This print is from one of the TGP artists. Likely done in the 1950's. Pencil signed by Alfredo Zalce. In good condition. About 12" x 16" (30m. x 40cm.). This work is nearly impossible to find, and is being collected by the Smithsonian, The University of Arizona Museum of Art, The Art Institute Chicago, and other similarly important institutions.
The Taller de Gráfica Popular (The People’s Print Workshop), commonly known as the TGP, was established in Mexico City in 1937 by artists Leopoldo Méndez (1902–1968), Luis Arenal (1908–1985), Raúl Anguiano (1915–2006), and Pablo O’Higgins (1904–1983). The TGP was a collective center for the creation of sociopolitical art. Sharing the post-revolutionary idealism of the Mexican muralists, the TGP aimed to reach a broad audience, primarily through the dissemination of inexpensive wood- and linoleum-block prints. The group’s declaration of principles announced, “The TGP believes that, in order to serve the people, art must reflect the social reality of the times and have unity in content and form.”
In an effort to be relevant to workers and their struggles, artists created works that were highly didactic. The workshop’s output, which included posters, prints, portfolios, and other illustrations, was enormous. Most of the works made in the 1930s and 1940s—the workshop’s heyday—expose the exploitation of the poor, attack the abuse of peasant rights, criticize the land-ownership system, and denounce European fascism and United States imperialism. A remarkable aspect of the TGP is that it was open to applicants from all social classes and occupations; it also included a number of foreign artists. The TGP earned international acclaim, which led to the creation of similar workshops throughout the world.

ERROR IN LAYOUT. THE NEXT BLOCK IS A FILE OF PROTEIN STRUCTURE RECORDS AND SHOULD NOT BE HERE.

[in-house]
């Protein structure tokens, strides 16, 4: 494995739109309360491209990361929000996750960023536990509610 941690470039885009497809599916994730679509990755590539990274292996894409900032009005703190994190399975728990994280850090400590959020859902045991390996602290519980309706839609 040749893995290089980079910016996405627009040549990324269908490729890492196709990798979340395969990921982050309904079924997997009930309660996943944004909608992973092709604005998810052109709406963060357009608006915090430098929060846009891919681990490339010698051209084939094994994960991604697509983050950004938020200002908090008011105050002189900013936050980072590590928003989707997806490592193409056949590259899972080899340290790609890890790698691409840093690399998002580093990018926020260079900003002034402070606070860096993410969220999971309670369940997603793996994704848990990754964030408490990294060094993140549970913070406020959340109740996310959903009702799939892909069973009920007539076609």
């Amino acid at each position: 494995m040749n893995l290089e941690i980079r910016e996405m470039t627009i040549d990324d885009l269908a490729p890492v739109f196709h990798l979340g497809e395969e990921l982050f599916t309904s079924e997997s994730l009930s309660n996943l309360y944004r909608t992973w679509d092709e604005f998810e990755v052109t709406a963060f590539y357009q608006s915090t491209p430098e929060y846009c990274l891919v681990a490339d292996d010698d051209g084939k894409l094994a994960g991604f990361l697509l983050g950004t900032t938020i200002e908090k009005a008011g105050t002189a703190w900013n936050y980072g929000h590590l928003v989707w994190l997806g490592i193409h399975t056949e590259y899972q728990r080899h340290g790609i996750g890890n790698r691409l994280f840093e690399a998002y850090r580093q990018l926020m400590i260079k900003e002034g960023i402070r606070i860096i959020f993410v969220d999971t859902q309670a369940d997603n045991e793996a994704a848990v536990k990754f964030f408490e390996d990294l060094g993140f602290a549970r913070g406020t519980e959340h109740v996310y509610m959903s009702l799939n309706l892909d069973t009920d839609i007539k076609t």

From the Art Institute Chicago:
The most influential and enduring progressive printmaking collective of its time, the Taller de Gráfica Popular (the Popular Graphic Art Workshop or TGP) created some of the most memorable images in mid-century printmaking. This Mexico City–based workshop took up the legacy of the famous Mexican broadside illustrator José Guadalupe Posada, creating prints, posters, and illustrated publications that were popular, affordable, legible, politically topical, and, above all, formally compelling. This exhibition includes over 100 works from the Art Institute’s rich holdings—one of the most significant TGP collections in the United States—demonstrating why this collective boasted such international influence and inspired the establishment of print collectives around the world.
Founded in 1937 by Leopoldo Méndez, Luis Arenal, and American-born Pablo O’Higgins, the TGP emerged and evolved in the crucible of antifascist and leftist politics in Mexico in the period surrounding World War II. This milieu shaped not only the workshop’s dedication to a collective printmaking model but also its production aimed at both “the people” and discerning collectors, a strategy necessitated by the era’s quickly changing political tides. The collective created works for groups spanning the leftist and progressive political spectrum, including the government of Lázaro Cárdenas and his successors, the Mexican Communist Party, major trade unions, and antifascist organizations.
During the TGP’s heyday, from its founding until the 1950s, the workshop produced thousands of prints, primarily linocuts and lithographs, for everything from ephemeral handbills and newspapers to political and advertising posters to luxe portfolios and printed books. Favoring an expressive, realist visual language, its work addressed a wide range of socially engaged themes, including Mexican history and culture, political satires both local and international (including calavera broadsides), rural and urban scenes of daily life, and agitprop prints. The members of the workshop, a core of about 40 during its height, produced both individual and collective works and welcomed numbers of foreign members and guest artists—from Elizabeth Catlett to Josef Albers—to use the workshop in order to collaborate on prints and create individual pieces.